Note: This is the second post in a series of 4 posts: 3 Things a Publisher Must See.
You’re heard of the fabled “elevator pitch”? You’re in an elevator and are suddenly given the opportunity to pitch your idea to someone who could make it a reality. You have a few sentences to communicate clearly the nature of your project.
And this really is a Goldilocks and the 3 Bears situation:
- If you say too little—either the number of words or the impact of those words—you lose.
- If you say too much—either the number of words or the impact of those words—you lose.
- The way you present your project needs to be “just right”
You could say….
- “I’m writing a book.” (yawn, check phone) Four words is probably not enough.
- Or you might spit out, “I’m writing a book on marriage” (There’s no impact, nothing memorable, nothing distinctive.)
- Or you might go with, “I’m writing an in-depth treatise on the common misperceptions about the mating rituals of married white American evangelical females between the ages of twenty-eight and twenty-nine occurring in suburbs within twelve miles of six major U.S. cities after nine pm…” (Just wrong on so many levels.)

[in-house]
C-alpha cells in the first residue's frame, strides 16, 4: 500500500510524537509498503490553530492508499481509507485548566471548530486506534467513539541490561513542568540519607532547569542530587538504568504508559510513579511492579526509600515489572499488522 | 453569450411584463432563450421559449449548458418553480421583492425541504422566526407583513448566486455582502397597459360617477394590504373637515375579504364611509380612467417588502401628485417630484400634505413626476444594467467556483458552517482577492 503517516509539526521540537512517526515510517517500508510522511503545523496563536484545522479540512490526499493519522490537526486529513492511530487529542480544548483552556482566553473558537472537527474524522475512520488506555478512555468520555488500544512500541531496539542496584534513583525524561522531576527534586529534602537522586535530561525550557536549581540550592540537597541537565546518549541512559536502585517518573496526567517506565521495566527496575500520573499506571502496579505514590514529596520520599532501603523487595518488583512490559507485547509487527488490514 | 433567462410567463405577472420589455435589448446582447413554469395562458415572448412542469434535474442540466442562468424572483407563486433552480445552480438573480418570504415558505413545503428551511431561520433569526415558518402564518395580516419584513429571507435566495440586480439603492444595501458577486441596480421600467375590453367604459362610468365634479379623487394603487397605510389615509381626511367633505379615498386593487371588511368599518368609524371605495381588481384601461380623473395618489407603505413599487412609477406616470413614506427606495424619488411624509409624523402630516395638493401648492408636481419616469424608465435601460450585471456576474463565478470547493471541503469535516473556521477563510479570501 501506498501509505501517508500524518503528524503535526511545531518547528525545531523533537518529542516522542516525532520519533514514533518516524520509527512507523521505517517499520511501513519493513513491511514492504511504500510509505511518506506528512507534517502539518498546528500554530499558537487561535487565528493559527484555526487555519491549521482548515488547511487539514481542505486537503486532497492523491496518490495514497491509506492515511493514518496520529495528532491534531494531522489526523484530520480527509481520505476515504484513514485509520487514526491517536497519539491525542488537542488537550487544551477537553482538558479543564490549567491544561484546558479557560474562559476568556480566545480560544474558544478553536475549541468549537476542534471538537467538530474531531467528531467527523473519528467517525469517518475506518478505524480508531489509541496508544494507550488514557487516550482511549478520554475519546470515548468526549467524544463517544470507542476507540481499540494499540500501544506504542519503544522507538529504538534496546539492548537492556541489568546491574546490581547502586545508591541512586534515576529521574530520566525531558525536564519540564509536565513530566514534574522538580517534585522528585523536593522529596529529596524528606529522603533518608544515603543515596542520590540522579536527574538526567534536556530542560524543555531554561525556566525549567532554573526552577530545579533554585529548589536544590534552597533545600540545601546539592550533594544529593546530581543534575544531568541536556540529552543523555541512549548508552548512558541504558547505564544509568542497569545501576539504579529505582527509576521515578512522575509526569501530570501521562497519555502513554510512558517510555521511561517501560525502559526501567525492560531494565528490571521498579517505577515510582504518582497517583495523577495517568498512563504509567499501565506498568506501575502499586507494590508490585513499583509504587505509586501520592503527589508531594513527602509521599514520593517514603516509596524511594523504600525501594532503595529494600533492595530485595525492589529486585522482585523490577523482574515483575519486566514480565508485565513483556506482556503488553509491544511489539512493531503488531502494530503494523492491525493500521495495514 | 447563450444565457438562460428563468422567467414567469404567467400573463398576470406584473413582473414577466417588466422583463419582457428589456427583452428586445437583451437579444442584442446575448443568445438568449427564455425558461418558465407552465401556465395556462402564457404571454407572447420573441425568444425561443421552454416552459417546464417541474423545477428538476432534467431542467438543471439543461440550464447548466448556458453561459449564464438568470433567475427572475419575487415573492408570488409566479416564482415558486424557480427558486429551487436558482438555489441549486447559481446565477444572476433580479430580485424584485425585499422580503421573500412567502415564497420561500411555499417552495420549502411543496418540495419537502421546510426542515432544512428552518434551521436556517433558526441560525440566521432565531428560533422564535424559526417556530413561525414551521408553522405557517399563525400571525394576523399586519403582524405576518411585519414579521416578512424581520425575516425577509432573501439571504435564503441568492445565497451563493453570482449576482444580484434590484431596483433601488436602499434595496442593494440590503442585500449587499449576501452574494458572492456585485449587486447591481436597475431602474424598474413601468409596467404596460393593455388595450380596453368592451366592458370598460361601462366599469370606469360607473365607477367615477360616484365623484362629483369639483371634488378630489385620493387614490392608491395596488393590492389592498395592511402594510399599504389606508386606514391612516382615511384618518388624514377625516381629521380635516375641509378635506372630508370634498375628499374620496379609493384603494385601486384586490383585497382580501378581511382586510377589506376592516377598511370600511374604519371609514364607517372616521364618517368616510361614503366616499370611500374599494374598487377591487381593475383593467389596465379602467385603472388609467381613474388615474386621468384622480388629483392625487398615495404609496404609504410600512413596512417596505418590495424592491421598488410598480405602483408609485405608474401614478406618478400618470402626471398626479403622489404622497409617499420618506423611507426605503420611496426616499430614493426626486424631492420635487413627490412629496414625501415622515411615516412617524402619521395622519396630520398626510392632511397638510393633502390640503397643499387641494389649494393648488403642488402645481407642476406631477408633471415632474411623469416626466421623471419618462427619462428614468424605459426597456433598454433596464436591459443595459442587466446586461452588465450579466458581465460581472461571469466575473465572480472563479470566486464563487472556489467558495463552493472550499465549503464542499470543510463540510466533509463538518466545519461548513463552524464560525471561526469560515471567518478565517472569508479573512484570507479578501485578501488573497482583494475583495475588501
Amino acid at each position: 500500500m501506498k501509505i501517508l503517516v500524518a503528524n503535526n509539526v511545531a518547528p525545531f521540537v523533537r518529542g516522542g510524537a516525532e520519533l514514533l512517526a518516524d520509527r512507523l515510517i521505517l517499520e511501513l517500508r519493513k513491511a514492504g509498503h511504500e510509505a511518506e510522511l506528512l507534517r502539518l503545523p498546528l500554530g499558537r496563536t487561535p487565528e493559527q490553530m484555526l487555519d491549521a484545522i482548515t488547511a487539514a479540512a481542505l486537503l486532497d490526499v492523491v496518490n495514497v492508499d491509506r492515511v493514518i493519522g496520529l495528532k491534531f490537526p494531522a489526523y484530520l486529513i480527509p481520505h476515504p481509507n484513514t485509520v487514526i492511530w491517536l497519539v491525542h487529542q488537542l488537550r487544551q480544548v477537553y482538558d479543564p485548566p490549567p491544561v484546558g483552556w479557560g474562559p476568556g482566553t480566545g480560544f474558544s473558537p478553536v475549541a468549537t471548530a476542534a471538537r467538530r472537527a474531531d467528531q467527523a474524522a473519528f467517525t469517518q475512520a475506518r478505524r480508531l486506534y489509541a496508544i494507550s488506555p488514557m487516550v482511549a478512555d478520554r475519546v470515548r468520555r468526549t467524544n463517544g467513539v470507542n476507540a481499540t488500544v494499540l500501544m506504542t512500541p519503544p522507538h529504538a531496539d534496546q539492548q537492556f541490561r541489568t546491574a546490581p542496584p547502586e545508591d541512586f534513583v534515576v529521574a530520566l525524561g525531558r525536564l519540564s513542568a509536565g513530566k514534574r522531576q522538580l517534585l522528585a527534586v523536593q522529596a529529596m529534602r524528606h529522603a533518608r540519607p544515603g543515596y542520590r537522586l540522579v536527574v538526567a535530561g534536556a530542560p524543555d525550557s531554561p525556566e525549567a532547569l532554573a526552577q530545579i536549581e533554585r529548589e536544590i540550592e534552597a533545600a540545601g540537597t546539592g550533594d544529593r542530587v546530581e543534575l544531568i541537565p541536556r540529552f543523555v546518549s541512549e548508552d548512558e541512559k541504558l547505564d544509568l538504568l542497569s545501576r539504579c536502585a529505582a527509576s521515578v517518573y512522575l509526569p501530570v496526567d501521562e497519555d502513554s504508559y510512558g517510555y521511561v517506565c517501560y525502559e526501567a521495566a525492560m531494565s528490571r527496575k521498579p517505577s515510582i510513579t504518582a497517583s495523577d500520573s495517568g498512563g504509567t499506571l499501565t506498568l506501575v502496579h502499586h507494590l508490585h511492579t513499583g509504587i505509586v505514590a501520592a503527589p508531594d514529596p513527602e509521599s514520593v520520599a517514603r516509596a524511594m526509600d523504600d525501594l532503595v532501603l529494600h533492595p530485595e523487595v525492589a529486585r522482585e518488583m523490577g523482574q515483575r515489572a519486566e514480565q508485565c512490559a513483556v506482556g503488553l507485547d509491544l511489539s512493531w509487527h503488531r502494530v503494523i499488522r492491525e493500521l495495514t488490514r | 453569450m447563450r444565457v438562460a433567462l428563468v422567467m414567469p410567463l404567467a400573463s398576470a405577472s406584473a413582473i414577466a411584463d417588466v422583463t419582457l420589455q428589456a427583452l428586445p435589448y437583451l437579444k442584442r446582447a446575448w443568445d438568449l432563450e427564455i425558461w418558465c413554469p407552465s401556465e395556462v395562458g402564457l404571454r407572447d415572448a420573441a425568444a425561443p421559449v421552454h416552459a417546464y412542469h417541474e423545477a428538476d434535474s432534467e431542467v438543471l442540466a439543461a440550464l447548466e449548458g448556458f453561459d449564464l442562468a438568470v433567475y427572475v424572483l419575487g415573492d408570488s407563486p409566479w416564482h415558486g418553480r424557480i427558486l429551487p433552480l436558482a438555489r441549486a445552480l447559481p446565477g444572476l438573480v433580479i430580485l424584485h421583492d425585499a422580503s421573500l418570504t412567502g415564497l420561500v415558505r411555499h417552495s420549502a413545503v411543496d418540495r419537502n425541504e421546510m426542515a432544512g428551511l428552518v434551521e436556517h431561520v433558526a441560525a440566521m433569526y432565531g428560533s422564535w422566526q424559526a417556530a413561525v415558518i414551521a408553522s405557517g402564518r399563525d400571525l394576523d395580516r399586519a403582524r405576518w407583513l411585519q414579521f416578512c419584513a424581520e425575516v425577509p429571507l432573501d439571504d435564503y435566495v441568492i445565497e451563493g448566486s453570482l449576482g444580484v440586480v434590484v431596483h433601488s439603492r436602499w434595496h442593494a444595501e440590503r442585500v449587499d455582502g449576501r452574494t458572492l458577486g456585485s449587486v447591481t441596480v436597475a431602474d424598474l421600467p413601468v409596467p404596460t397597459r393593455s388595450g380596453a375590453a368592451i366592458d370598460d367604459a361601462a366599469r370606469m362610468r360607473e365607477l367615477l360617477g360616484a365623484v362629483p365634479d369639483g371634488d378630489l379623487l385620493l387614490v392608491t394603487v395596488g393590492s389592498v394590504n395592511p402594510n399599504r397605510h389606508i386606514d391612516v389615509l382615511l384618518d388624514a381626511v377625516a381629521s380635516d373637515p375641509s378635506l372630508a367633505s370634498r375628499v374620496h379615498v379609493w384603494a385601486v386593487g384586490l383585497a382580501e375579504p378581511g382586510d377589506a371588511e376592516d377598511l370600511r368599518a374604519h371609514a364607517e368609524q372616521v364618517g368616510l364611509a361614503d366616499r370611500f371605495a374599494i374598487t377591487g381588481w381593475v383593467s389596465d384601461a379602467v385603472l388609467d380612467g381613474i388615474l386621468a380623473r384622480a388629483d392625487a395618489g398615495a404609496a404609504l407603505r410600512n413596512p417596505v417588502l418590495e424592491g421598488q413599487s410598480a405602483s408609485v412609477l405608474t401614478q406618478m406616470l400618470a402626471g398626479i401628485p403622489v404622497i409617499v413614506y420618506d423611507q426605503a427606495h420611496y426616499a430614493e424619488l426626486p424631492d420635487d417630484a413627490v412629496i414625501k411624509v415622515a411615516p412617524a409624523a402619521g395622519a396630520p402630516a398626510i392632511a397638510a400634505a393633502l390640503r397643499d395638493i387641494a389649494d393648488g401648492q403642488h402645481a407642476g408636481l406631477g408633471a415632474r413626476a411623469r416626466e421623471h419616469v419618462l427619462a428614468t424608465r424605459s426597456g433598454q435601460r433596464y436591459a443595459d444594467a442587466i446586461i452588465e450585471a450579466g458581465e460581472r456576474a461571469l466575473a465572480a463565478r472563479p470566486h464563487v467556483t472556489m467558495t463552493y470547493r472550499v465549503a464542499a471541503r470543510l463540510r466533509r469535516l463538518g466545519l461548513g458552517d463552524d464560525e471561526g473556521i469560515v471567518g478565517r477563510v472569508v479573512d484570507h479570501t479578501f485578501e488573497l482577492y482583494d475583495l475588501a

Nothing about any of those makes a publisher want to know more.
- But what about: “The Singular Secret To a Vibrant Marriage”?
Now the editor is curious to know more. What is it?!
A book proposal is really just an expanded elevator pitch. You need to communicate very clearly and efficiently what your book is about so that publisher will want to know more. Don’t make them work hard to figure it out.
Exercise: Right now, give the two-sentence pitch for the book that’s in your heart. Out loud. To the walls. Write it down. Then, when there’s a human within range, give them the pitch. Then ask them:
- Do you feel like you know what the book is about? Could you communicate it to someone else?
- Is it unique? Are there other books like it?
- Based just on the hook/pitch, does it engage you to want to know more? Do you want to buy and read it? Why or why not?
With this feedback, work further to articulate what is unique and compelling about your book.
Cheering you on,